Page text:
Adult/Rescue Dog Recommendations

 

  • Dogs generally receive a yearly vaccine. Additional vaccines such as rabies vaccine (recommended if you plan to visit the mainland and then return to Hawaii) and bordetella vaccine (commonly called ‘kennel cough’ and required for most boarding and puppy classes) are also given as needed in your situation. Many adult dogs adopted from a shelter or rescue will have their vaccines up to date and will usually come with a health record for you to review, discuss any further health needs with your veterinarian. 
     

  • Deworming is an important step in keeping your dog and your family healthy. Intestinal parasites can cause serious disease in animals and may be transmitted to people as well. We recommend you bring a stool sample to your dog’s annual visits. If your dog does have parasites we will help select the right medication to treat the problem.
     

  • We recommend that all dogs start monthly heartworm preventative, if not already taking it. We are happy to help you choose the right product for your dog. A heartworm blood test is required at this time if your dog is over six months of age.
     

  • We also recommend a monthly flea and tick medication to prevent infestation, skin irritation and infection. These medications will also help prevent diseases that fleas and ticks can transmit. We have several products to choose from and our staff will be happy to help you select the one that is perfect for your pet.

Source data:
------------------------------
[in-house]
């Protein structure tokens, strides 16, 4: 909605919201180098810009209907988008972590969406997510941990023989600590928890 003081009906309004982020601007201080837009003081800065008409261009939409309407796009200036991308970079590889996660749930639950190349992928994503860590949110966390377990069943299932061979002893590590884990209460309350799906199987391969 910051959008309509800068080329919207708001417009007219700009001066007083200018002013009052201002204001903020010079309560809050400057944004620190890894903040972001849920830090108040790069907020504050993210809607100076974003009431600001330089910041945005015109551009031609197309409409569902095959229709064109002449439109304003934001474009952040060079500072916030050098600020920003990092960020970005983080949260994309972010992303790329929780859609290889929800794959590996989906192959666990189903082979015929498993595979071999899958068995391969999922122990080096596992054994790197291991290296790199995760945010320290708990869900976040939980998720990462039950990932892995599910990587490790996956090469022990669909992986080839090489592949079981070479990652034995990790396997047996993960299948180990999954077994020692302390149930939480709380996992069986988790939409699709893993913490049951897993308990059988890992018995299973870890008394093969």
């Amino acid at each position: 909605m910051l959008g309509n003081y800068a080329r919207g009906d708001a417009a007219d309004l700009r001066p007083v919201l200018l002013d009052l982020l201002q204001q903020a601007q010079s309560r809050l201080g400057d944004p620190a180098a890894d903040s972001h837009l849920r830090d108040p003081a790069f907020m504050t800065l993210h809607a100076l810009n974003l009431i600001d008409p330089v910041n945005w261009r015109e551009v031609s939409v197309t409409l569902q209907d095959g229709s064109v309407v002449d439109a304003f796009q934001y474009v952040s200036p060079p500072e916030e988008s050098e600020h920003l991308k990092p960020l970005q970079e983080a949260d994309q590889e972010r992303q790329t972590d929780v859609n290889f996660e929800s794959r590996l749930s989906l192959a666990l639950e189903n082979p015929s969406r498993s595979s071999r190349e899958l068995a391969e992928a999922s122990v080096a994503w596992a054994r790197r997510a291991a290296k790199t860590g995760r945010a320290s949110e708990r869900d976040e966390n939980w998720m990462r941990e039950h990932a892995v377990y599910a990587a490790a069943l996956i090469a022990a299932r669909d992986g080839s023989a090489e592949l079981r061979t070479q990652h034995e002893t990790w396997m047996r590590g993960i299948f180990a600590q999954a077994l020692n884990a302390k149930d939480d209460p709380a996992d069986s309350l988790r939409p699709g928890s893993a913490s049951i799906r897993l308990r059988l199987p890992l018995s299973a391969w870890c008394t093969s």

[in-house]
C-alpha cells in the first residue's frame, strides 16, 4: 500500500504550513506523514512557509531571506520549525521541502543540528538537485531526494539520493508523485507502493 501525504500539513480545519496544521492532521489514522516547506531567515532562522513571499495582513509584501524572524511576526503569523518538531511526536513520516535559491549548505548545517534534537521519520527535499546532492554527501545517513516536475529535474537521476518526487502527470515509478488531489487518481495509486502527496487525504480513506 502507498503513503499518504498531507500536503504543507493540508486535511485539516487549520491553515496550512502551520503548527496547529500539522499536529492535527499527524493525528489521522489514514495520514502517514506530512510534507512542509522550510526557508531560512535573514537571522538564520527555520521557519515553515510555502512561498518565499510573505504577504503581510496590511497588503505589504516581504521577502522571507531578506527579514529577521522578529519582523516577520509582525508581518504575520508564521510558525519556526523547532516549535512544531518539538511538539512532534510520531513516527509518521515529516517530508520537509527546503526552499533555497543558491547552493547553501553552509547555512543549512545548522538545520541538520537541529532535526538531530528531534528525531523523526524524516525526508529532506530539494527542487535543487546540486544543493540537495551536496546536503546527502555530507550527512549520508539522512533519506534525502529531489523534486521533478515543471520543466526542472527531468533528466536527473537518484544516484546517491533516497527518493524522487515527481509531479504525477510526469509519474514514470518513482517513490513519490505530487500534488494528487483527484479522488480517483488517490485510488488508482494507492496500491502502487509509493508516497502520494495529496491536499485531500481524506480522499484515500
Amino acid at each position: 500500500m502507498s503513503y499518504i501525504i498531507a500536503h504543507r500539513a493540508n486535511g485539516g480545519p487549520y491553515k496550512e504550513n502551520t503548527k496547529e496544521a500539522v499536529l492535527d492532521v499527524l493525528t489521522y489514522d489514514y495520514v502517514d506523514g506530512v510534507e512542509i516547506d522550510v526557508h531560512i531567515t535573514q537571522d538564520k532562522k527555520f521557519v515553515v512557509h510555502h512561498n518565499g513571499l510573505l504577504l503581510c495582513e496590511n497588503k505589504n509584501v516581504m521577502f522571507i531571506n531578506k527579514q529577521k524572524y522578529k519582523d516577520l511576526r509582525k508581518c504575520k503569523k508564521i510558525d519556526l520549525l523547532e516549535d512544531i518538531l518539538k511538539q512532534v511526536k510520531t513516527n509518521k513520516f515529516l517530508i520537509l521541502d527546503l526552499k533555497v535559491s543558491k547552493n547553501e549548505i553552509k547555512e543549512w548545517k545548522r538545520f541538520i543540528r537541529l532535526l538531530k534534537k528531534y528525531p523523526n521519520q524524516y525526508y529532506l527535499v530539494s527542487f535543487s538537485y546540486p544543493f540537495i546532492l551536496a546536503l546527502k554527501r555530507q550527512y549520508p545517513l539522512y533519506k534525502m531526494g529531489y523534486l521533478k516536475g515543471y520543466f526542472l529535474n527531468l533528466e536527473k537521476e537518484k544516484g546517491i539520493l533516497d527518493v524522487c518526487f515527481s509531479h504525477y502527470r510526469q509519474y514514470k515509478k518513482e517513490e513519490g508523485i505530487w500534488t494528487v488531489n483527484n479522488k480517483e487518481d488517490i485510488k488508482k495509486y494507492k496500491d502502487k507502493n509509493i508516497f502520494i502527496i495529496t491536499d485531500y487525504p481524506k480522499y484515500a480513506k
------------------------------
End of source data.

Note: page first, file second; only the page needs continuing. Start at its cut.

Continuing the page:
• Socialization classes and obedience classes will help your dog learn how to interact with other dogs and help teach basic commands to aid in training. Classes are recommended for any dog that needs them, though some adult dogs will come with previous basic or advanced training, ask the facility you adopt them from what kind of training they have had. If you new dog needs some brush up training or first time training, we recommend Paws University for these types of classes. You can contact them at 325-6436 more information and find out which classes would be best for your dog.
     

  • All dogs should be spayed or neutered between five and six months of age. This prevents pregnancy, helps control many unwanted behaviors, and prevents life threatening diseases of the reproductive tract such as pyometra. Most shelter & rescue dogs will have already been altered. 
     

  • We recommend all dogs receive a microchip for identification. This tiny microchip is inserted with a needle under the skin where it serves as identification. The microchip can be read with a microchip scanner. Most veterinarians and the Humane Society have microchip scanners, which scan the microchip, and then contact you should your dog ever become lost. A microchip can be inserted at any time during your regular visits or can be done when they are spayed or neutered. Some adult dogs will already have a microchip, so be sure to update the microchips information with your own. 

 

For more general advice on bringing a new pet into the home, the resource library at PAWS.org has some great information.